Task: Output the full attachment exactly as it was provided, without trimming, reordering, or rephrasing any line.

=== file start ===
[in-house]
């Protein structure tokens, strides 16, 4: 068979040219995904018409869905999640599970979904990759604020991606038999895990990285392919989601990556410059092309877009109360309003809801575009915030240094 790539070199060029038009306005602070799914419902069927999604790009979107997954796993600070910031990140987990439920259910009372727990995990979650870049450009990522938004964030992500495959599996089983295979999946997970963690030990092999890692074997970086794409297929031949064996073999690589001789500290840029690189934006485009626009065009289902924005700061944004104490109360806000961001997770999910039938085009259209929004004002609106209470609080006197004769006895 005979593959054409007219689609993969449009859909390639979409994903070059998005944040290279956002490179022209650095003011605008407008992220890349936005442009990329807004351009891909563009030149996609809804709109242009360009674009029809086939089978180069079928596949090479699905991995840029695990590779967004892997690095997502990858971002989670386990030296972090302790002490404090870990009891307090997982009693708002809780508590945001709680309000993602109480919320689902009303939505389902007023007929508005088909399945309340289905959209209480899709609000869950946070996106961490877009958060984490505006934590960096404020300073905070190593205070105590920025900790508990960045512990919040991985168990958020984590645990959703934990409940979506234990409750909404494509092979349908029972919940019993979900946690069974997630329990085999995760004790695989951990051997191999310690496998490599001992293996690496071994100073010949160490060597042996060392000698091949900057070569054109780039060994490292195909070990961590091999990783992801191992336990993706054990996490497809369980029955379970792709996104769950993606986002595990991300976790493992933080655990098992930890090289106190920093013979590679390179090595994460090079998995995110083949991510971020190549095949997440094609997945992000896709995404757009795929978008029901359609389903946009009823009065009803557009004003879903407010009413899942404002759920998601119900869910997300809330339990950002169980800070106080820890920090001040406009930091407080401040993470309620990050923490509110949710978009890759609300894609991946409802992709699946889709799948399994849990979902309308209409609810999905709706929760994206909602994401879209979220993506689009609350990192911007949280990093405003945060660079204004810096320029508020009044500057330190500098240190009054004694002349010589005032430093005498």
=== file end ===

[in-house]
């Protein structure tokens, strides 16, 4: 068979040219995904018409869905999640599970979904990759604020991606038999895990990285392919989601990556410059092309877009109360309003809801575009915030240094 790539070199060029038009306005602070799914419902069927999604790009979107997954796993600070910031990140987990439920259910009372727990995990979650870049450009990522938004964030992500495959599996089983295979999946997970963690030990092999890692074997970086794409297929031949064996073999690589001789500290840029690189934006485009626009065009289902924005700061944004104490109360806000961001997770999910039938085009259209929004004002609106209470609080006197004769006895 005979593959054409007219689609993969449009859909390639979409994903070059998005944040290279956002490179022209650095003011605008407008992220890349936005442009990329807004351009891909563009030149996609809804709109242009360009674009029809086939089978180069079928596949090479699905991995840029695990590779967004892997690095997502990858971002989670386990030296972090302790002490404090870990009891307090997982009693708002809780508590945001709680309000993602109480919320689902009303939505389902007023007929508005088909399945309340289905959209209480899709609000869950946070996106961490877009958060984490505006934590960096404020300073905070190593205070105590920025900790508990960045512990919040991985168990958020984590645990959703934990409940979506234990409750909404494509092979349908029972919940019993979900946690069974997630329990085999995760004790695989951990051997191999310690496998490599001992293996690496071994100073010949160490060597042996060392000698091949900057070569054109780039060994490292195909070990961590091999990783992801191992336990993706054990996490497809369980029955379970792709996104769950993606986002595990991300976790493992933080655990098992930890090289106190920093013979590679390179090595994460090079998995995110083949991510971020190549095949997440094609997945992000896709995404757009795929978008029901359609389903946009009823009065009803557009004003879903407010009413899942404002759920998601119900869910997300809330339990950002169980800070106080820890920090001040406009930091407080401040993470309620990050923490509110949710978009890759609300894609991946409802992709699946889709799948399994849990979902309308209409609810999905709706929760994206909602994401879209979220993506689009609350990192911007949280990093405003945060660079204004810096320029508020009044500057330190500098240190009054004694002349010589005032430093005498």